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Opposing pitchers keep walking Juan Soto, but he still can win the NL batting title...

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Shuffling stop, duck and bow brings in go-ahead run...

MLB: Colorado Rockies at Washington Nationals Amber Searls-USA TODAY Sports

If opposing pitchers are going to keep walking Juan Soto, the Washington Nationals’ top hitter just might wind up elbowing his way to the National League batting title.

And as Soto showed Friday night against the Colorado Rockies, he will still do his best to beat them with every tool at his disposal, even a base-path version of the Soto Shuffle.

Soto was 1-for-2 with three walks in a 9-8 loss to the Rockies, but he might have done his best work of the night after drawing a four-pitch walk to load the bases in the eighth inning, with the score tied at 7-7.

Josh Bell followed with a roller to second baseman Brendan Rodgers that could have been an inning-ending double play, but Soto saw a chance to use his momentum.

A little inertia helped as he shuffled to a standing stop to draw Rodgers toward him for a tag.

Soto stopped, but his right arm kept moving a little. Rodgers was clearly jostled aside by the contact, and his throw to first was too late to get Bell. The play scored Lane Thomas, who had walked, for a go-ahead run.

Soto was out anyway, but by using his head, and maybe his elbow, he gave the Nats a short-lived lead, and he enjoyed talking about it in the dugout.

“He ran, he tried to back up, and then he froze,” manager Davey Martinez told reporters. “If somebody is going to tag you, you want to put your hands up to protect yourself anyway, and that’s what I saw.

“I didn’t see him try — if he would have swung with his elbow, that would have been a different story, I didn’t see him do that.”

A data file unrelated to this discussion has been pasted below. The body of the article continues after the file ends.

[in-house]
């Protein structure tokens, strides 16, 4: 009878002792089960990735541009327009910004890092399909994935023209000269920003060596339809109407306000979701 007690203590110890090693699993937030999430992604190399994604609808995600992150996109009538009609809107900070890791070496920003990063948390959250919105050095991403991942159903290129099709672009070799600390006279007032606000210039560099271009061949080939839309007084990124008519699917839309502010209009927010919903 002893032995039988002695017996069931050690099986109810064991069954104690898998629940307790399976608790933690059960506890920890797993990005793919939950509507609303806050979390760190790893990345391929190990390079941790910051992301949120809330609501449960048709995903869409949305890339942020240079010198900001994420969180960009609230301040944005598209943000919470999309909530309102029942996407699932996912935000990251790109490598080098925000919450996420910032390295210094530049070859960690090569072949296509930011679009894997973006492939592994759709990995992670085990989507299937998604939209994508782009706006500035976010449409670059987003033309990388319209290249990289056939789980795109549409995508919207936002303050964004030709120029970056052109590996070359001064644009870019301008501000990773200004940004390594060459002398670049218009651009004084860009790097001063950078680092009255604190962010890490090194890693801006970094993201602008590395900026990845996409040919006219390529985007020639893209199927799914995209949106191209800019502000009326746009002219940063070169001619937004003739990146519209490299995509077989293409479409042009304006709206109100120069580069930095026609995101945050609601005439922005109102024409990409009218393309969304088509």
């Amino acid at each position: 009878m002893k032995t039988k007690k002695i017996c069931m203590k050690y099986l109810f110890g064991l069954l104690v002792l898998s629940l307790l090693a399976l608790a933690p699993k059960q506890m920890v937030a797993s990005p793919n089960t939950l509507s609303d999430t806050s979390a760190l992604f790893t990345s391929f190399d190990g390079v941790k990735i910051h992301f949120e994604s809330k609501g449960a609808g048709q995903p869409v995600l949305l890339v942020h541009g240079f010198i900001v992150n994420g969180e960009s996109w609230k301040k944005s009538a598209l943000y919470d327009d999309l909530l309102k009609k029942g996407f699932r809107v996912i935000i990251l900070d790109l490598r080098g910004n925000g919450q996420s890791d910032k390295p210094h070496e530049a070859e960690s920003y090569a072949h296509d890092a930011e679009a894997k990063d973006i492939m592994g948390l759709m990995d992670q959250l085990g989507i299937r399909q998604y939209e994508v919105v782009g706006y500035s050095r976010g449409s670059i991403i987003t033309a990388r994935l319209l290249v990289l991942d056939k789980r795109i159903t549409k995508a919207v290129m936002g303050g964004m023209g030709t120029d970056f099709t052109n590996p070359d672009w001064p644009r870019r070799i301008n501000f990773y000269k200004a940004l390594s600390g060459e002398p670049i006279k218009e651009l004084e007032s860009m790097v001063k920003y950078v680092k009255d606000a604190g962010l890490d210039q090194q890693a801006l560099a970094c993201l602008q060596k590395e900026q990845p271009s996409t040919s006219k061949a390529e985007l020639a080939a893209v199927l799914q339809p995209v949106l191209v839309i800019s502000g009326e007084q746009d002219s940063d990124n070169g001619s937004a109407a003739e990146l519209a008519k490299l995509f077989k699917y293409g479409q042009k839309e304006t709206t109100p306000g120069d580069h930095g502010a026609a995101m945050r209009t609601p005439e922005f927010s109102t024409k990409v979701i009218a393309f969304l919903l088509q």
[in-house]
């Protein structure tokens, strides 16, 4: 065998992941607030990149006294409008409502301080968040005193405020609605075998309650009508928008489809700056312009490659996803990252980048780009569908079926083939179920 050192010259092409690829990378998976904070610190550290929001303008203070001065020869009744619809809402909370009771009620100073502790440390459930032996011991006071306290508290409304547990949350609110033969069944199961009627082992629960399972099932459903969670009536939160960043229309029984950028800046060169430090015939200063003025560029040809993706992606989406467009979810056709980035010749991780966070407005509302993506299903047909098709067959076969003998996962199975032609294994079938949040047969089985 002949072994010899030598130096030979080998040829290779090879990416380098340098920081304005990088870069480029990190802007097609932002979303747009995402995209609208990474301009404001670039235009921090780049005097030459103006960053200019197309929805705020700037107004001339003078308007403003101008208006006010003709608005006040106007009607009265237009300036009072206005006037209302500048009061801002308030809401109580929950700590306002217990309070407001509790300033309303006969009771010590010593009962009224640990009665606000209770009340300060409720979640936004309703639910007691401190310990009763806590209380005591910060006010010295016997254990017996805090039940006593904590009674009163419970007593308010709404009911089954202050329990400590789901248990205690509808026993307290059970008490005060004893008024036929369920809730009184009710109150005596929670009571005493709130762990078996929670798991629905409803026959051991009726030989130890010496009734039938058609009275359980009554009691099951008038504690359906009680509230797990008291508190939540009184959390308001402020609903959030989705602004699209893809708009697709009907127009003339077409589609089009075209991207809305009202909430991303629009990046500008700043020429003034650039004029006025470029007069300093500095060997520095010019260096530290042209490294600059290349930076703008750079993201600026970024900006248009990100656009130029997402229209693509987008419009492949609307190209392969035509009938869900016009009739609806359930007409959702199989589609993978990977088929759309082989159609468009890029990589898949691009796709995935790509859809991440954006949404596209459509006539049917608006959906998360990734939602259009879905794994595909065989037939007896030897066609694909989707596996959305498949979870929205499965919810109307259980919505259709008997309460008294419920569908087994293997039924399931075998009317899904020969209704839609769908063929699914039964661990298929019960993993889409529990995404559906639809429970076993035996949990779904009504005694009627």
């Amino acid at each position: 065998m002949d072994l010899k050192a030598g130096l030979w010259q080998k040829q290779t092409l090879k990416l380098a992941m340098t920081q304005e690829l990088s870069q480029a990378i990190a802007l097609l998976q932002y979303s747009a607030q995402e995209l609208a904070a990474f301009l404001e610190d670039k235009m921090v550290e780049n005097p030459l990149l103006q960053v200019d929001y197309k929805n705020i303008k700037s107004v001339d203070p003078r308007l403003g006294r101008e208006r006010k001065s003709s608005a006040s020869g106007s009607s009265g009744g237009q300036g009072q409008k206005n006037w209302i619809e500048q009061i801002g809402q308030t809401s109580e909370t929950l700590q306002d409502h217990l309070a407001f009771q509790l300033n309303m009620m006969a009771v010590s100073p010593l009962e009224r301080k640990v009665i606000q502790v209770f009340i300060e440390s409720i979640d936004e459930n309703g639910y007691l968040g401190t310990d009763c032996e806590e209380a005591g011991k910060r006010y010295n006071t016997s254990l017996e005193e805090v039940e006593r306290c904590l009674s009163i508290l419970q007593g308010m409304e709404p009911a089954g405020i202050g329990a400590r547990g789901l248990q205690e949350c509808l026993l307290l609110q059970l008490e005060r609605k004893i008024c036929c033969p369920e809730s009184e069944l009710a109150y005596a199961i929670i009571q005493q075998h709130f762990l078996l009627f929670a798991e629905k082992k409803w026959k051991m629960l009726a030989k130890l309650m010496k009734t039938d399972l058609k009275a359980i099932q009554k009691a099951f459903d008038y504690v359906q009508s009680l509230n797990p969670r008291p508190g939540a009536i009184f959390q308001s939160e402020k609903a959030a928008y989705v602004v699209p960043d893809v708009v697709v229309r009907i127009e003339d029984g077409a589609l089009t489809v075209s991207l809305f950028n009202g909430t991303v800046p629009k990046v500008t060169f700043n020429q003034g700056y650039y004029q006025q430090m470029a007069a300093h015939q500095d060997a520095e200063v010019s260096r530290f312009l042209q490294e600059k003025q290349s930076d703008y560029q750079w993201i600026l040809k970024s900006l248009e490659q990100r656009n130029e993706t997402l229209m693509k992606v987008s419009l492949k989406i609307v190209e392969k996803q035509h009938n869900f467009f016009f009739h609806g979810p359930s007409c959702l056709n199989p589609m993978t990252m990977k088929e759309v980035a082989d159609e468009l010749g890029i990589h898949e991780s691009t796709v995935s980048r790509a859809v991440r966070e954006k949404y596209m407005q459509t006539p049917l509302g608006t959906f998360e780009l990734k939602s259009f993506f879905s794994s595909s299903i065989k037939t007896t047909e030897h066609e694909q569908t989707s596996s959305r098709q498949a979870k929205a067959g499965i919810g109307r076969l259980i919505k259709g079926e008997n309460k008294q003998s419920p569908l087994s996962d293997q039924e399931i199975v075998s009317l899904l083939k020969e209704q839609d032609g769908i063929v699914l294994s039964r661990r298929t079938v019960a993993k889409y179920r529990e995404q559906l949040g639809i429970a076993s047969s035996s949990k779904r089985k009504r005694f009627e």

The Nationals may have forgone a division or pennant race this year to build for the future, but fans in the nation’s capital can still cheer for hometown hero Soto to win the National League batting championship, in a race that includes former Nationals Trea Turner and Bryce Harper.

Opposing teams have decided not to let Soto beat them at the plate, walking him a major-league high 123 times this season. But if they keep issuing Soto free passes, they’ll also keep him in the thick of both the race.

Soto’s .315 average following Friday’s games is tied with Houston’s Michael Brantley for fourth amongst all qualifying MLB batters.

Oakland’s Starling Marte and Toronto’s Vladimir Guerrero Jr. are tied for first at .318.

In the NL race, the Dodgers’ Turner is two points ahead of Soto at .318, and Philadelphia’s Harper is two points behind Soto at .313.

Washington hasn’t produced a full-season batting champion since Mickey Vernon won the American League batting title in 1953, although Soto did have the NL’s top average after the 60-game 2020 season at .351.

The Nats have come close to producing a full-season champ a couple times.

In 2015, Harper fished three points behind the .333 average of Miami’s Dee Gordon.

The next season, Colorado’s DJ LeMahieu sat on the bench in the final game with an NL-high .348 average, while the Nats’ Daniel Murphy came to the plate as a pinch hitter with a chance to move ahead but flew out to right field and finished at .347.

In the race for the 2021 NL crown, Harper’s 79 are the closest to Soto’s total for free passes.

The Nationals’ tendency for long, high-scoring games means Soto will have plenty of plate appearances over the season’s final two weeks. Soto’s elite plate discipline and the success teams have had with walking him ensure he’ll have plenty more.

If Soto can make the most of the few decent pitches he sees in the season’s final games, the Nationals could have a full-season batting champion.

“Soto, he is continuing to do what he does. And not only is he playing to help us win games, but statistically-wise, he’s playing to win another batting title, and I would love for him to do that,” Martinez said before last night’s game.

That’s some consolation for fans who can still remember division championships and a World Series title.